One area in which we are currently lacking is with regard to assisted living care for our seniors. We have an aging population, and it is not right that many of our elders do not receive proper care.

A Joint-Ministerial Council to establish additional assisted living homes and retirement facilities through public/private partnerships will fill this gap.

Regarding the overall standard of healthcare in the Cayman Islands, we will implement public education programmes on the negative impacts of over-utilisation of healthcare services – on both the quality of service and its affordability.

And finally, we will take action to specifically and fully recognise healthcare as a basic human right in the Cayman Islands. None of our citizens should go without necessary medical care because they cannot afford it.

We will revamp and expand CINICO services to extend access to healthcare to more Caymanians, provide free healthcare for children and the elderly, and reform existing criteria to access free healthcare.

We will also promote better mental health and special needs insurance coverage.

The PACT Government is keenly aware that any society is judged by how it treats its most vulnerable people. It is beyond time that we address the health and needs of ALL of our people. Just as with education and other vital human services, there should be no one falling through the cracks in our healthcare system in a society as relatively affluent as ours.

We can assure the Leader of the Opposition that work on the Long Term Residential Mental Health Facility in East End is ongoing.

So, on to Strategic Broad Outcome 3 Mr. Speaker. It allows for providing solutions to improve the well-being of our people so they can achieve their full potential.

Mr. Speaker, this broad outcome is centered on social development and the provision of human services, focusing on families and family life, housing, employment, and safety. These are all areas of life central to our well-being and our growth in society.

This outcome goes across Ministries and addresses people as whole human beings.

The first aim of the PACT Government is to be people-driven. By and large people think in terms of what they need to be productive members of society, and how to do good for themselves, their family and community, taking into account their abilities, resources and environment.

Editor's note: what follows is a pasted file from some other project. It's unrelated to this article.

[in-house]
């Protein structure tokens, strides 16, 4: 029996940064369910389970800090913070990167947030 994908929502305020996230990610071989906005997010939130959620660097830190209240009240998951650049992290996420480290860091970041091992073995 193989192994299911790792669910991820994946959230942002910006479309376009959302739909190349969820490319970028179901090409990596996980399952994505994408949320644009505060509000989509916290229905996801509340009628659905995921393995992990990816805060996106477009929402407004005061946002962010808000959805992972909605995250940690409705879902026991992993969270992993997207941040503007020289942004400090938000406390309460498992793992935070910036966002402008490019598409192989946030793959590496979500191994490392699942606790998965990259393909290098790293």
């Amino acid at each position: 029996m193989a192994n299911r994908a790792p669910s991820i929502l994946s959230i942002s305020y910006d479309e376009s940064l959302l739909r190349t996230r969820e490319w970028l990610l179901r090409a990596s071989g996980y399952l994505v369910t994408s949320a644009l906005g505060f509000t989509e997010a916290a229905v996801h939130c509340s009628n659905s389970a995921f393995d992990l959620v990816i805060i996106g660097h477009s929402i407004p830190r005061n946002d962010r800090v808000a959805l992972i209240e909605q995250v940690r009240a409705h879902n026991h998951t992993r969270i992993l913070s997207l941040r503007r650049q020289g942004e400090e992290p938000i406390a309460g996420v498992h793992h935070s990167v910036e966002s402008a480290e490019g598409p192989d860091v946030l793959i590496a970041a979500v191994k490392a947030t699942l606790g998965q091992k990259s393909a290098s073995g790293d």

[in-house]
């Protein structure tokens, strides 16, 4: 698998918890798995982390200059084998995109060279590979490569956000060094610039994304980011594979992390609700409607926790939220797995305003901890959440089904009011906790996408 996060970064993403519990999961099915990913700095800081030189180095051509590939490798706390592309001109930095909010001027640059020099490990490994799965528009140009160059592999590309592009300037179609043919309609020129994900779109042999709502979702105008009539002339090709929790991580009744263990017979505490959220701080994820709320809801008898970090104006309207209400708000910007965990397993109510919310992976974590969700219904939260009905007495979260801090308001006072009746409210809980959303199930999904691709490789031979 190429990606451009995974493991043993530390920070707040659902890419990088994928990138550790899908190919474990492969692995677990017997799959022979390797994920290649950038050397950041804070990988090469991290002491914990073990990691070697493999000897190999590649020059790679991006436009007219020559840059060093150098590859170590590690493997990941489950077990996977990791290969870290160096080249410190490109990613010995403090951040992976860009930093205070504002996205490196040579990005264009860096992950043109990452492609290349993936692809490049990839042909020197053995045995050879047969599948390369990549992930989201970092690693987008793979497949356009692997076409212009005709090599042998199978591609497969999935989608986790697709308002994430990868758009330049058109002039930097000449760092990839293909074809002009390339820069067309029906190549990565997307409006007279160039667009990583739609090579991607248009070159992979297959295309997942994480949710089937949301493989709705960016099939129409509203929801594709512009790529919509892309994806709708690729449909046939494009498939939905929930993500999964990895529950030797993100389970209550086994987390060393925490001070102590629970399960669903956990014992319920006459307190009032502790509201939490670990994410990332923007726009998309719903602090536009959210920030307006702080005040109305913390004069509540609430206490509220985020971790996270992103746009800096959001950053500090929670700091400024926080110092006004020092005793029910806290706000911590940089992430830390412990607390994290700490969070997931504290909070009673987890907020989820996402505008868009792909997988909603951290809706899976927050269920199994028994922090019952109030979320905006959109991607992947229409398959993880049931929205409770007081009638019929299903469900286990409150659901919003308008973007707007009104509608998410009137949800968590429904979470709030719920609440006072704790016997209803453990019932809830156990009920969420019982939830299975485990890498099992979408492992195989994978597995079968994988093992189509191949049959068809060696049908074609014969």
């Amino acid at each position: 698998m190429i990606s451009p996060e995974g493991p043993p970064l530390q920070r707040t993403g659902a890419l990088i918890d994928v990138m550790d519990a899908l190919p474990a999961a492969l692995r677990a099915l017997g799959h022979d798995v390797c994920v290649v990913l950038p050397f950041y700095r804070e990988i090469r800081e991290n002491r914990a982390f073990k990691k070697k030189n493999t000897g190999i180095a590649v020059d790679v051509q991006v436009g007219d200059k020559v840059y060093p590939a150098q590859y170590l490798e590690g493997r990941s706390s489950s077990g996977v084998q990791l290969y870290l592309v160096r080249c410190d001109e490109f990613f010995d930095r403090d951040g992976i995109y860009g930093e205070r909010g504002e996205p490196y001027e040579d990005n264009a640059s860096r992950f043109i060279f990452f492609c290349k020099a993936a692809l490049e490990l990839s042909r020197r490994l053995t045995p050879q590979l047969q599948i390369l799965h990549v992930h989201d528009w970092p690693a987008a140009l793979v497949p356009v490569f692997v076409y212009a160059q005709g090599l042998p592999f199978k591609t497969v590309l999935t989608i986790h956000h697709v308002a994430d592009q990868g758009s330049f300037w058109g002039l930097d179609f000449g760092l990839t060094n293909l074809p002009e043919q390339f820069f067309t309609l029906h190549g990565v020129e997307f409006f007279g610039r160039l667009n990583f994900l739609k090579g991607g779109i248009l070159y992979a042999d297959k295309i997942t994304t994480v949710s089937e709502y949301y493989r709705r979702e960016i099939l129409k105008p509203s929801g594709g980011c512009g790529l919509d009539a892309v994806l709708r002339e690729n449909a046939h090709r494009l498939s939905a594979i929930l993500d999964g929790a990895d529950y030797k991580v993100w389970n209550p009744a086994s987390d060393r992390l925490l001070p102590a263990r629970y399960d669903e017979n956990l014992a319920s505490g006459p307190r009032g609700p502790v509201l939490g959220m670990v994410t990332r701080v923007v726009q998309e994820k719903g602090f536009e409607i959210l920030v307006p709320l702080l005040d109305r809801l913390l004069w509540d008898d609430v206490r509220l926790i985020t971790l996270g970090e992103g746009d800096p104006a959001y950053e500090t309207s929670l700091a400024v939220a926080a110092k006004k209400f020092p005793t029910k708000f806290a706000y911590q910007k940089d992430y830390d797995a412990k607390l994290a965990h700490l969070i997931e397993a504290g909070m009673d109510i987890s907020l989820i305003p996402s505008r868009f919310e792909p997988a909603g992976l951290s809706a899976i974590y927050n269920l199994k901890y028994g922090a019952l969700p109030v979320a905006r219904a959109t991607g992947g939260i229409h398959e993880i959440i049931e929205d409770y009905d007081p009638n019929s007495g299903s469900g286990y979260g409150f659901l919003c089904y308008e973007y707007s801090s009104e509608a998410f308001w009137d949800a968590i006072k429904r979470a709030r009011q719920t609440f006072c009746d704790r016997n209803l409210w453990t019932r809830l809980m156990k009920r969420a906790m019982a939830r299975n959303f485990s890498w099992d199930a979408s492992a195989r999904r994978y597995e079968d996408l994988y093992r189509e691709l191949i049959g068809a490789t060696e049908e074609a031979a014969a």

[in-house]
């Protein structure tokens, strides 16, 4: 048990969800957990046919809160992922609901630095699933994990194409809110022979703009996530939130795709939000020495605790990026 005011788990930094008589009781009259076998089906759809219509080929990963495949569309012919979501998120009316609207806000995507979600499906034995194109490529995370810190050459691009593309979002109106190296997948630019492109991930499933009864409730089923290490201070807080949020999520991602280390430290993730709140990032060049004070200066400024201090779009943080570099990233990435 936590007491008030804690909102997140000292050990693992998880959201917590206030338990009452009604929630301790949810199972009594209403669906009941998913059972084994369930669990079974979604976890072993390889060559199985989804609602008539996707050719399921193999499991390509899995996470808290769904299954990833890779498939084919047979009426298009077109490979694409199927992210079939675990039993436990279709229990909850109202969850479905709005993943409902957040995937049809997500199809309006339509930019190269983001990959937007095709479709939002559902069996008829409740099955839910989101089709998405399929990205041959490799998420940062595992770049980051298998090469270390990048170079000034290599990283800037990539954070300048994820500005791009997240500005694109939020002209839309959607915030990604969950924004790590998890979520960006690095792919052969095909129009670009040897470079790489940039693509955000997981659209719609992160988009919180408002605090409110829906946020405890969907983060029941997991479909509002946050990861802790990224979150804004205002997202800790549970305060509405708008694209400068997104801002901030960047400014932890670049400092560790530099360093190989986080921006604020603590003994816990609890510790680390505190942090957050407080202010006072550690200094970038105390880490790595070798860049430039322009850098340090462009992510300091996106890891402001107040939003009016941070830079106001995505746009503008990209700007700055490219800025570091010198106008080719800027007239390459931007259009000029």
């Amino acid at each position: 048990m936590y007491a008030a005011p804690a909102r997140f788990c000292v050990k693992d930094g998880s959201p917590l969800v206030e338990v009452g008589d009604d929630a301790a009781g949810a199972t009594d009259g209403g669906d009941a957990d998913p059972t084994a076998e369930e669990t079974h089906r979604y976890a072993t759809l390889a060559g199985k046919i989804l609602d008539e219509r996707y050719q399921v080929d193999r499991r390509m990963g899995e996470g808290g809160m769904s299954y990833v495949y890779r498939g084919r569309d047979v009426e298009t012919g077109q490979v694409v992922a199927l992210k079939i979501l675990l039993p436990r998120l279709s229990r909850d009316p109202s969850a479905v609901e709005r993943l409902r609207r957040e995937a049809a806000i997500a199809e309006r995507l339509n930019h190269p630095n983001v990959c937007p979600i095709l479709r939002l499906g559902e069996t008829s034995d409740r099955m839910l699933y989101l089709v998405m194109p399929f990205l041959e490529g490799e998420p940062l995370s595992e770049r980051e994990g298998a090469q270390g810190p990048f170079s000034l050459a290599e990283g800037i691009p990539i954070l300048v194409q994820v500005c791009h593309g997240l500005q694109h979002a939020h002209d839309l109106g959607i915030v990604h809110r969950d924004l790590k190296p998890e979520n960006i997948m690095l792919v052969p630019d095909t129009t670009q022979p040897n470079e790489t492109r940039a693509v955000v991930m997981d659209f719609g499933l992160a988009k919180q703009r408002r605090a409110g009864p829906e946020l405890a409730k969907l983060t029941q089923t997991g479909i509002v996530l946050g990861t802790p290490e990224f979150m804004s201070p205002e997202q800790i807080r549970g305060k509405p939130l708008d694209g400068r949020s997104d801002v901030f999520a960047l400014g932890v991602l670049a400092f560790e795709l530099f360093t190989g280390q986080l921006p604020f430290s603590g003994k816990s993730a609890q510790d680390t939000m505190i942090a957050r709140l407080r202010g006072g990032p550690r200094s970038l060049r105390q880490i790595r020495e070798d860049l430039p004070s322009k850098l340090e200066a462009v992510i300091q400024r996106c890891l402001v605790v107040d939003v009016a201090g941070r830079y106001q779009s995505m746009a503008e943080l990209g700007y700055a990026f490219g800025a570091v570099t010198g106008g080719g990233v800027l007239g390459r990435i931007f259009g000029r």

And this is the approach we are taking with regard to social development. Nothing exists in isolation. Every person, process, community, country is the sum of all parts and a product of the surrounding environment.

We are aiming for an environment of growth and fulfillment for all citizens who make up our society.

First, we looked at ways in which we as a Government could provide support to the family system and our communities. We thought collectively about what our individual constituents told us along the campaign trail. Of their hopes, dreams and also their challenges and setbacks. We thought about what would most help people and families striving to do better, be better.

A lot of what we heard centred on how to keep families together and functioning well, while also being a part of the economy and labour market.

We will address those needs with financial assistance to help working families offset the costs of daycare services. For public servants, we are also considering a daycare pilot programme at the Government Administration Building. We realise that sometimes you have to try different things to make a positive change.

Achieving a work/life balance and finding quality family time are also goals of our constituents. So, we will increase the number of parks, civic centres and multi-purpose halls within our communities and promote activities that encourage family participation.

And of course, high on the list for all families and communities is safety. Many concerned voices have been raised in the past few weeks regarding the unsettling increase in gun violence in our Islands. While shootings historically were largely limited to specifically targeted individuals – no more acceptable - the violence has become more reckless with innocent bystanders being harmed. This brings a climate of fear to the forefront. We cannot have our people living in fear for their safety and that of their loved ones.

We have made it a clear objective of the PACT Government to create safer communities through direct and indirect interventions and approaches. We support neighbourhood watch programmes and encourage a culture of openness by urging communities to cooperate with the police.

We will provide more cultural sensitivity training and support to all front-line police officers, including community safety officers; and provide funding for necessary equipment and facilities to improve responsiveness and increase law-enforcement visibility and crime deterrence in vulnerable communities.

In terms of crime prevention, we will address the root causes of criminality in our communities to develop and implement effective anti-gang strategies to reduce crime and to support vulnerable young people.

Rehabilitation and the reduction of recidivism will be accomplished through the expansion of the Second Chance programme, which matches ex-offenders with suitable employment opportunities.

We will also fund programmes to rehabilitate and assist young offenders before they become long-term criminals.

At the national level, we will focus on interdiction by improving border security through the continued development and integration of Customs and Border Control and Coast Guard services.